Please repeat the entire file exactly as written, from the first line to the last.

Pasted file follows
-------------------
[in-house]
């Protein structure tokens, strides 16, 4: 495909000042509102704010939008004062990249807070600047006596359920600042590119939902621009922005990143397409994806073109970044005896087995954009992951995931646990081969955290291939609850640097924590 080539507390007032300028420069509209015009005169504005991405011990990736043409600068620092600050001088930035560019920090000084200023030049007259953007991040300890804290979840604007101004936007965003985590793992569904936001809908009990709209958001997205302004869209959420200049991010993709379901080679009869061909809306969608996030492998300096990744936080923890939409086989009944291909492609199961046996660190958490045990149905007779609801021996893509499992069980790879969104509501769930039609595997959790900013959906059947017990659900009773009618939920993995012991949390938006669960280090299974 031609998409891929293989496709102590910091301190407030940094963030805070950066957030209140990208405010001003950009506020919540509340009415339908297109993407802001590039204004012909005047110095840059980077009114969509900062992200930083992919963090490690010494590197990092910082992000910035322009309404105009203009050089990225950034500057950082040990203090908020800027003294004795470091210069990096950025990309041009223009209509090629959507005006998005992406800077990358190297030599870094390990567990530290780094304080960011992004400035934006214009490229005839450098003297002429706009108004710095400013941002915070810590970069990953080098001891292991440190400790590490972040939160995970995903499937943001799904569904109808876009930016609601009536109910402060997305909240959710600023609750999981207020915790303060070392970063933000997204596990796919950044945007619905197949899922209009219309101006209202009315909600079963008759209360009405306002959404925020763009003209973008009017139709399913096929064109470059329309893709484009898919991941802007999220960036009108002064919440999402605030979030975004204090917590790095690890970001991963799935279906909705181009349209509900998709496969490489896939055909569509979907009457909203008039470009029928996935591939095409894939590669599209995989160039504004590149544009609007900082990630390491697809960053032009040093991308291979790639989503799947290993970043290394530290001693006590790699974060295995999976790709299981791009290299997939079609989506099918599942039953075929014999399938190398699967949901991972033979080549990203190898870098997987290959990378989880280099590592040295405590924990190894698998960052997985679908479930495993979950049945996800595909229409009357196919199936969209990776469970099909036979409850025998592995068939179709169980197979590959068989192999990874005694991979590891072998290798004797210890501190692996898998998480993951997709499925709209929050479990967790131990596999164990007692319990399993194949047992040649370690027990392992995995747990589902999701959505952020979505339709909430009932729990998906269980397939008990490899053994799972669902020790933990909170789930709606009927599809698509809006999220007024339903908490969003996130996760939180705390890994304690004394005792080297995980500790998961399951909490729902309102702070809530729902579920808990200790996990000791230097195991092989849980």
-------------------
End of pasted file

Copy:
[in-house]
């Protein structure tokens, strides 16, 4: 495909000042509102704010939008004062990249807070600047006596359920600042590119939902621009922005990143397409994806073109970044005896087995954009992951995931646990081969955290291939609850640097924590 080539507390007032300028420069509209015009005169504005991405011990990736043409600068620092600050001088930035560019920090000084200023030049007259953007991040300890804290979840604007101004936007965003985590793992569904936001809908009990709209958001997205302004869209959420200049991010993709379901080679009869061909809306969608996030492998300096990744936080923890939409086989009944291909492609199961046996660190958490045990149905007779609801021996893509499992069980790879969104509501769930039609595997959790900013959906059947017990659900009773009618939920993995012991949390938006669960280090299974 031609998409891929293989496709102590910091301190407030940094963030805070950066957030209140990208405010001003950009506020919540509340009415339908297109993407802001590039204004012909005047110095840059980077009114969509900062992200930083992919963090490690010494590197990092910082992000910035322009309404105009203009050089990225950034500057950082040990203090908020800027003294004795470091210069990096950025990309041009223009209509090629959507005006998005992406800077990358190297030599870094390990567990530290780094304080960011992004400035934006214009490229005839450098003297002429706009108004710095400013941002915070810590970069990953080098001891292991440190400790590490972040939160995970995903499937943001799904569904109808876009930016609601009536109910402060997305909240959710600023609750999981207020915790303060070392970063933000997204596990796919950044945007619905197949899922209009219309101006209202009315909600079963008759209360009405306002959404925020763009003209973008009017139709399913096929064109470059329309893709484009898919991941802007999220960036009108002064919440999402605030979030975004204090917590790095690890970001991963799935279906909705181009349209509900998709496969490489896939055909569509979907009457909203008039470009029928996935591939095409894939590669599209995989160039504004590149544009609007900082990630390491697809960053032009040093991308291979790639989503799947290993970043290394530290001693006590790699974060295995999976790709299981791009290299997939079609989506099918599942039953075929014999399938190398699967949901991972033979080549990203190898870098997987290959990378989880280099590592040295405590924990190894698998960052997985679908479930495993979950049945996800595909229409009357196919199936969209990776469970099909036979409850025998592995068939179709169980197979590959068989192999990874005694991979590891072998290798004797210890501190692996898998998480993951997709499925709209929050479990967790131990596999164990007692319990399993194949047992040649370690027990392992995995747990589902999701959505952020979505339709909430009932729990998906269980397939008990490899053994799972669902020790933990909170789930709606009927599809698509809006999220007024339903908490969003996130996760939180705390890994304690004394005792080297995980500790998961399951909490729902309102702070809530729902579920808990200790996990000791230097195991092989849980």